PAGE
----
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  • Spring Breakers | Review

    SXSW FILM 2013

    By | March 17, 2013


    Director: Harmony Korine

    Writer: Harmony Korine

    Starring: James Franco, Selena Gomez, Ashley Benson, Vanessa Hudgens, Rachel Korine, Heather Morris, Emma Holzer, Gucci Mane, Ash Lendzion, Cait Taylor

    Writer-director Harmony Korine’s Spring Breakers is a candy-colored male fantasy flick with lots of teenage girls carelessly flaunting their young, nubile bodies. The male gaze is omnipresent in Korine’s virginal foray into the realm of style-over-substance — well, okay, there is a little substance to the plot as Spring Breakers does contemplate the desire of girls to express their freedom by way of booze and bikinis.

    Four best friends — Faith (Selena Gomez), Brit (Ashley Benson), Candy (Vanessa Hudgens) and Cotty (Rachel Korine) — are determined to go to St. Pete Beach for Spring Break. Like tunnel-visioned religious fanatics planning a pilgrimage to their own perverse version of Mecca, nothing will stop them, not even a lack of money. One way or another they will get on that bus, even if it means donning balaclavas and breaking the law.

    Upon arrival at St. Pete Beach, Spring Break is in full swing. It is their own version of heaven, a place that they can shed any inhibitions and responsibilities…along with 90% of their clothing. That is until they end up in jail for doing exactly what everyone else seems to be doing.

    Enter Alien (James Franco), a cartoonish Caucasian with cornrows and grills, who bails the girls out of jail and takes them under his wing. A rapper and drug dealer, Alien exposes the girls to a significantly seedier side of Spring Break. Alien’s shit — mainly his wealth and weaponry — mesmerizes the girls, luring them deeper and deeper into his dangerous subculture. When Alien enters into a senseless turf war with his arch-nemesis, Archie (Gucci Mane), what began as a girls gone wild scenario instantaneously devolves into girls gone cray cray. The college kids dancing on the beach seems like Disney World in comparison to Alien’s lifestyle (a comparison that is accentuated by the casting of three Disney alumni Selena Gomez, Ashley Benson and Vanessa Hudgens in the leading roles).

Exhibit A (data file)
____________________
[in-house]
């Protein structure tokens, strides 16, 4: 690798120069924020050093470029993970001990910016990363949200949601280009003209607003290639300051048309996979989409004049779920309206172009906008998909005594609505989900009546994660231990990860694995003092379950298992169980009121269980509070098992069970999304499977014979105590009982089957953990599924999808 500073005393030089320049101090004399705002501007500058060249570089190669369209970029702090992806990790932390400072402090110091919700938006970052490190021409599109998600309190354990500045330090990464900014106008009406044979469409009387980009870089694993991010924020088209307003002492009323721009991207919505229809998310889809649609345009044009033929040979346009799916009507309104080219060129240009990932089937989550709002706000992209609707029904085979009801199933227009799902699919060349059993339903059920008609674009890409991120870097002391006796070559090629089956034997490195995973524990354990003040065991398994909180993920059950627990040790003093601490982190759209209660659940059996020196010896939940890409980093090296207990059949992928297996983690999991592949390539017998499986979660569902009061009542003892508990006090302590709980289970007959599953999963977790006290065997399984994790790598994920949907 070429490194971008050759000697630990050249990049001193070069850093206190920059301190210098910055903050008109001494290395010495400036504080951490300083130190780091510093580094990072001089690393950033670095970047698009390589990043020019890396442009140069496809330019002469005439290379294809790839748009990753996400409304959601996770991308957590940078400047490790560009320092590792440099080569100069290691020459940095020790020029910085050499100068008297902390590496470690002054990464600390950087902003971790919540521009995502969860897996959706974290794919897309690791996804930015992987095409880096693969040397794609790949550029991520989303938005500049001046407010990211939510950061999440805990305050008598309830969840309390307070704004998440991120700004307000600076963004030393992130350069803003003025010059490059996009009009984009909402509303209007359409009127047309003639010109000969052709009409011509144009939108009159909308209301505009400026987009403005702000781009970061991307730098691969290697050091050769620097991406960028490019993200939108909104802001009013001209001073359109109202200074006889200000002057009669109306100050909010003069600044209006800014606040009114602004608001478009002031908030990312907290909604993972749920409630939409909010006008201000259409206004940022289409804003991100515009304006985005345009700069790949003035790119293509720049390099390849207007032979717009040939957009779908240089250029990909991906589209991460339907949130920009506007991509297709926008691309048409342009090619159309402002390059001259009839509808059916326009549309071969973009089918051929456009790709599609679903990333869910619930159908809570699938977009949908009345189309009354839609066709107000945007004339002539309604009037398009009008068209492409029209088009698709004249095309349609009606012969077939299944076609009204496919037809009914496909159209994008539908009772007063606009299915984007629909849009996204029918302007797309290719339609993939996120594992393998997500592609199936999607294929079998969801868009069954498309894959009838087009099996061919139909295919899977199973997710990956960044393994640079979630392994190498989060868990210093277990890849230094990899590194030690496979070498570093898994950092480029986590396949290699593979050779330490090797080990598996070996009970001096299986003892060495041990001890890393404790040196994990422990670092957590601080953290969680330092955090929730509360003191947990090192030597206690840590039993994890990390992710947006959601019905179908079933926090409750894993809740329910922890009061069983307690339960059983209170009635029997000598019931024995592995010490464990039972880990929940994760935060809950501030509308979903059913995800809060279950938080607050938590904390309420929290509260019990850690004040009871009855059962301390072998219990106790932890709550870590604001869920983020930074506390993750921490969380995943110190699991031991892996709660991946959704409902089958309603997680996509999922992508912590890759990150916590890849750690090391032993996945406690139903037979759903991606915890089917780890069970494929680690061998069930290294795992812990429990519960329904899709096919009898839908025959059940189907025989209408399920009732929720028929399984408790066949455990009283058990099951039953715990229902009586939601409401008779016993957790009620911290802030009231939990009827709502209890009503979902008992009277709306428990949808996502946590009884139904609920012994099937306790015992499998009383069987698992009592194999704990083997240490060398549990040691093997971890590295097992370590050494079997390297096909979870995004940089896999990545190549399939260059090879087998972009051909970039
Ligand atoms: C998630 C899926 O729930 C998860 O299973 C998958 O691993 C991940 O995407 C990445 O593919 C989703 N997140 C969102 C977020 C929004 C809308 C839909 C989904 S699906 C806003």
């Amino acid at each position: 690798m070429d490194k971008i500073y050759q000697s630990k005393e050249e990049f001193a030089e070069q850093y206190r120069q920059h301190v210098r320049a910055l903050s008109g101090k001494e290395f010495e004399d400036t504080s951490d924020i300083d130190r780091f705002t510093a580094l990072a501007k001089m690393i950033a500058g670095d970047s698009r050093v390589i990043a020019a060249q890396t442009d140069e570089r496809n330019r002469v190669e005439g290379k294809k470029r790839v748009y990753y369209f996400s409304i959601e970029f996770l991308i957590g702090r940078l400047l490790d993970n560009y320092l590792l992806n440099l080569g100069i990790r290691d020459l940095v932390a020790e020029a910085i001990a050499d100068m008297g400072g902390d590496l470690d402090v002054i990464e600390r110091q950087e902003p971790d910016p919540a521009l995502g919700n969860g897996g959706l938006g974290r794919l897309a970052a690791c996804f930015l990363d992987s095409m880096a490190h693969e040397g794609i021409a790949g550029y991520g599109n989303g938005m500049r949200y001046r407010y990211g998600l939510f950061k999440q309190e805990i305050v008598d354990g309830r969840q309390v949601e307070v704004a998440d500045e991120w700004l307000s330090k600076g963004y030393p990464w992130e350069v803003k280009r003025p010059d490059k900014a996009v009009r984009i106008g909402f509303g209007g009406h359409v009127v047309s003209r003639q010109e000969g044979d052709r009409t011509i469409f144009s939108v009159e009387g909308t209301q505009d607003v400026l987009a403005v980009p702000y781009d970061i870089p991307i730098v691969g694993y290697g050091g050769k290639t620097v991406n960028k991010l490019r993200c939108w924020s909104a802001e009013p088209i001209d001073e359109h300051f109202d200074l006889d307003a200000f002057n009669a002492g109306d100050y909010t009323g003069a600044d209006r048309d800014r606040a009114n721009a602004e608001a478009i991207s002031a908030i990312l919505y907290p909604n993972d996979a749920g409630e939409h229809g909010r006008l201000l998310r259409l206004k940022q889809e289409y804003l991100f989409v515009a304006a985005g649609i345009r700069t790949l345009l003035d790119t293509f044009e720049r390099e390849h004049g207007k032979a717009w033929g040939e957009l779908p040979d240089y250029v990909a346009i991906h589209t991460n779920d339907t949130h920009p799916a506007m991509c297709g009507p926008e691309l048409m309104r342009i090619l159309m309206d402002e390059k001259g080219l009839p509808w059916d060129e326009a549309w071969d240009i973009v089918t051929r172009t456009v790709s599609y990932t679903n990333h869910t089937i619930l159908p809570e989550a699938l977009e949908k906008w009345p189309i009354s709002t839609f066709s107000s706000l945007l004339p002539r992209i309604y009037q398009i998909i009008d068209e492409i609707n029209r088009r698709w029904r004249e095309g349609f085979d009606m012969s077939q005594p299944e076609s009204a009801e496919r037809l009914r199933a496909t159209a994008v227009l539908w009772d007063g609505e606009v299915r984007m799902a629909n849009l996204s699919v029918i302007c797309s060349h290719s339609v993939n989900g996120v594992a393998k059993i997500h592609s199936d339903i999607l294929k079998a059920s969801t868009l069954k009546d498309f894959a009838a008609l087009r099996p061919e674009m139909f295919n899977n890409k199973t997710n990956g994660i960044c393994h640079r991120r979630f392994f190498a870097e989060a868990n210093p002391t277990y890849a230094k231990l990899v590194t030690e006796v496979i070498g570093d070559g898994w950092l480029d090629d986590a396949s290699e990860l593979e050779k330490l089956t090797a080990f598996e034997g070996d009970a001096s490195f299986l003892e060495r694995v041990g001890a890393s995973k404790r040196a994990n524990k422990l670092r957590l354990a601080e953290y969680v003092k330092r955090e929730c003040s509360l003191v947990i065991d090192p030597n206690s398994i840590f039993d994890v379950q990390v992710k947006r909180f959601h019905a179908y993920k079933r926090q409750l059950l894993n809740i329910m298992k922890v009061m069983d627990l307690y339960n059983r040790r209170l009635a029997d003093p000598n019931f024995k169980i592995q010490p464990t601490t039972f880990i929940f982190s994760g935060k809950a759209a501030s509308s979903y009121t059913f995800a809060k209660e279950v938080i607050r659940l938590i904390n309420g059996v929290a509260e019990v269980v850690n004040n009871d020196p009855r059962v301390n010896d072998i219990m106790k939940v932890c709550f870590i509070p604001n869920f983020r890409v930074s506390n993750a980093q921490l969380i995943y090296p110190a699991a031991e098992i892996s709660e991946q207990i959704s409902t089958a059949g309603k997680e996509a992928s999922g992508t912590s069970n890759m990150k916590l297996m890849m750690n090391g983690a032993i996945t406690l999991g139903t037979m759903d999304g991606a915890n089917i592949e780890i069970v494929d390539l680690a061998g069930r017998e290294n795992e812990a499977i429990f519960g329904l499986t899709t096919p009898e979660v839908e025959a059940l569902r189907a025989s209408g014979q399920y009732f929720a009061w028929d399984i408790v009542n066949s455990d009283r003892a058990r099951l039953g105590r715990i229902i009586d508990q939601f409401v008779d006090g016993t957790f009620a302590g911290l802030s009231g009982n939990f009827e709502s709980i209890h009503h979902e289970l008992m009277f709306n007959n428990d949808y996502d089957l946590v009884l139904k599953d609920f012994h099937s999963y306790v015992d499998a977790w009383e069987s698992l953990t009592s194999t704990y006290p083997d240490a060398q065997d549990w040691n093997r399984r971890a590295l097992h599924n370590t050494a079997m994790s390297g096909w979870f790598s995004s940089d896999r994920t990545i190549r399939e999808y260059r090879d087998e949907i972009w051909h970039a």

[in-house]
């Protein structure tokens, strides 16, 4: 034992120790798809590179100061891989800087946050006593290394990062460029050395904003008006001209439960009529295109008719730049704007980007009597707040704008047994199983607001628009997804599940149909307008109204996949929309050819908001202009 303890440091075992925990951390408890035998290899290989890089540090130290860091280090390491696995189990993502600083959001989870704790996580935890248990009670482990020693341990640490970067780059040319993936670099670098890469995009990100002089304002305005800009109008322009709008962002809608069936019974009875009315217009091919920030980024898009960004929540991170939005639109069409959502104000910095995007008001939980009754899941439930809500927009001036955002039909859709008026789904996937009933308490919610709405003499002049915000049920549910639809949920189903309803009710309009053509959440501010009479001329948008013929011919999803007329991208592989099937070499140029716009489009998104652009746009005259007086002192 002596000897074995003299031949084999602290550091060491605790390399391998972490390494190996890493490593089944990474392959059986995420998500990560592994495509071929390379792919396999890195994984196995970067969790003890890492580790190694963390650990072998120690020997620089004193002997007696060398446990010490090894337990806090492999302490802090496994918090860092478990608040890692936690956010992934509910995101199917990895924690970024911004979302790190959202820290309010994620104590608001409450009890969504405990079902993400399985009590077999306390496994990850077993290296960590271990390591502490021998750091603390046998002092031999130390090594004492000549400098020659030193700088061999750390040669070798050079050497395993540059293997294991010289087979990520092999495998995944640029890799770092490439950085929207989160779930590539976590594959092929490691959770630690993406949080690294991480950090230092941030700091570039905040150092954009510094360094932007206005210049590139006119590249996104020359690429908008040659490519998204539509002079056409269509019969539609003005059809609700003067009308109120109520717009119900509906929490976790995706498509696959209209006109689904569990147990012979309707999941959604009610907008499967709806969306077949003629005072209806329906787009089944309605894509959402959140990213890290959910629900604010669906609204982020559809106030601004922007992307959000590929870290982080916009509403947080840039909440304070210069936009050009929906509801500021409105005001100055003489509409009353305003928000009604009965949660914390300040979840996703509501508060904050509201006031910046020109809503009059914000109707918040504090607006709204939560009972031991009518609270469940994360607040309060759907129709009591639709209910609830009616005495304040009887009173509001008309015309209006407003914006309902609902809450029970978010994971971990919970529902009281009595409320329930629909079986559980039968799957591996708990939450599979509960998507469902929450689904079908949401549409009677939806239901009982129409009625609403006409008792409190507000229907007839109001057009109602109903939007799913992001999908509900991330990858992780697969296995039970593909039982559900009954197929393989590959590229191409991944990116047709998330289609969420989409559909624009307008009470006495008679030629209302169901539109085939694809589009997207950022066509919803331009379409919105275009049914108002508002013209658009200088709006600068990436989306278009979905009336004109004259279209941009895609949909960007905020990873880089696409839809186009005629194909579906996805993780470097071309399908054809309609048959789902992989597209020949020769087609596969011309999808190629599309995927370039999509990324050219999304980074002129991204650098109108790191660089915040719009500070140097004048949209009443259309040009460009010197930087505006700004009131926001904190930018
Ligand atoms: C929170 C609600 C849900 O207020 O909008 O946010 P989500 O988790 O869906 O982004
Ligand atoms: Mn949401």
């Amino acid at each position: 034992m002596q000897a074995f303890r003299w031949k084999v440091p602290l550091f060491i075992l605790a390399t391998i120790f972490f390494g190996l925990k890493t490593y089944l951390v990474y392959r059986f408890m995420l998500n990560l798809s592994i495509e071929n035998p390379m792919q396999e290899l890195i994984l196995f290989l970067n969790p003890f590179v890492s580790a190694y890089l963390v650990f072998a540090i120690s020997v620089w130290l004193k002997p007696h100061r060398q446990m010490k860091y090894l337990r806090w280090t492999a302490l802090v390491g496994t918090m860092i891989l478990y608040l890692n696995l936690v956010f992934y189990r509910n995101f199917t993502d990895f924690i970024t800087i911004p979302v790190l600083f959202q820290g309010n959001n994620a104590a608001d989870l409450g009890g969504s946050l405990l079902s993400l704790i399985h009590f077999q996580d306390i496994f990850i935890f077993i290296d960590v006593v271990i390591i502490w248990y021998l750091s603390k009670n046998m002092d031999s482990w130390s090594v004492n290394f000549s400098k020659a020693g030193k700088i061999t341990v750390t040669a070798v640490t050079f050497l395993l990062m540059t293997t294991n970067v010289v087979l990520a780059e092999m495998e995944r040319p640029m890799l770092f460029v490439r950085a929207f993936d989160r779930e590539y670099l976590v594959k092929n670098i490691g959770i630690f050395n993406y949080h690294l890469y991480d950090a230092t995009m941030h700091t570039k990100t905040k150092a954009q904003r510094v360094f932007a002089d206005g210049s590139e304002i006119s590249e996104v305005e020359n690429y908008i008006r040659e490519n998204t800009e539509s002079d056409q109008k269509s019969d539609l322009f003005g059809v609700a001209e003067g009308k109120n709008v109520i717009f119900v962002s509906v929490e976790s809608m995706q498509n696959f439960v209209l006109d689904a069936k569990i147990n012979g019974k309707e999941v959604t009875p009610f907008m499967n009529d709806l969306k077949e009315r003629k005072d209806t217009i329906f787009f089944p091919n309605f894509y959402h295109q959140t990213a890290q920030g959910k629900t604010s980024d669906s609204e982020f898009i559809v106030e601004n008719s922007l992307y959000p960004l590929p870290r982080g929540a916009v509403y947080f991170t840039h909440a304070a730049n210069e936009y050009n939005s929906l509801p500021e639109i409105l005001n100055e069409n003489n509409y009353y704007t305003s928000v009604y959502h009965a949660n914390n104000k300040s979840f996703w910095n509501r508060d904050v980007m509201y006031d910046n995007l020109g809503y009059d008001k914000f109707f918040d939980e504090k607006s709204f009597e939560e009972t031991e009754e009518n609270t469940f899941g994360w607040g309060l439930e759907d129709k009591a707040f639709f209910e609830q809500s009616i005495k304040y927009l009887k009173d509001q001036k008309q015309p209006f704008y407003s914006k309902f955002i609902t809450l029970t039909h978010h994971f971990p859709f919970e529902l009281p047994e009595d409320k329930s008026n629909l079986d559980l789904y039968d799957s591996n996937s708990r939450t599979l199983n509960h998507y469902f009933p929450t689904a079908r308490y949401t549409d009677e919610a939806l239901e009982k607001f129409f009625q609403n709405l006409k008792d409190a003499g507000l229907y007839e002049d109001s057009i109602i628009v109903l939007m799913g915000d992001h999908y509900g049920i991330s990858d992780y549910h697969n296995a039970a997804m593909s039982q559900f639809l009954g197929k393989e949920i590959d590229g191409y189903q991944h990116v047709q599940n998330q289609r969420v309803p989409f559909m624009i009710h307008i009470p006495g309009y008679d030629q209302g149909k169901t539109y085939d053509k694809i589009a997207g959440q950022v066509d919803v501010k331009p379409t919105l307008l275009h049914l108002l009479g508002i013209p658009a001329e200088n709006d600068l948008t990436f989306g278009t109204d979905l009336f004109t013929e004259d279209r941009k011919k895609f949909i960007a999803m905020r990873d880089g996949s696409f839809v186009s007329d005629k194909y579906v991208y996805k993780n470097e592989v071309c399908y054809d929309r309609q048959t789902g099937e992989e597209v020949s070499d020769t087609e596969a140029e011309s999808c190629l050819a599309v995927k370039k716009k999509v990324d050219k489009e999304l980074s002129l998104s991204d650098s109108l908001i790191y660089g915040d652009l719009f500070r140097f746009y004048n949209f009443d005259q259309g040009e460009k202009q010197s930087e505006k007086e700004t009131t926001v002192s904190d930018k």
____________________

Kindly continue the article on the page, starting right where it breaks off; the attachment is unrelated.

Korine attempts to lull us into a hypnotized state of consciousness with repetitive dialogue and images. We see the same tits and asses bouncing again and again and again; and don’t even get me started on how many times we hear James Franco intone “Spring Breaaaaak!” According to Korine, Spring Breakers is intended to play like a dream, so the sounds and images repeat until our brains can make sense of the utter nonsense. Spring Breakers is like Kids told through the dreamlike filter of Ecstasy and day glow sticks. The teens of both films express their freedom without any consideration of the possible consequences; therefore, imprisonment or death are likely outcomes for the protagonists in both films. But where as Kids is shot with a gritty neo-realist lens, Spring Breakers exists somewhere in the neon-drenched ether floating between the hyper-real and the surreal.

    Benoît Debie’s transcendental cinematography — teamed perfectly with Cliff Martinez and Skrillex’s soundtrack — is reason enough to experience Spring Breakers. Watching Spring Breakers is a fantastic experience that makes even the seediest environments alluring, I just wish there was something more to back-up the gratuitous nature of the images. Throughout his career, Korine has consistently revealed a unique perspective of the world; but with Spring Breakers I feel like Korine might have something profound to say but it is buried way too deep beneath the tits and ass. Spring Breaaaaak!

    Rating: 6/10

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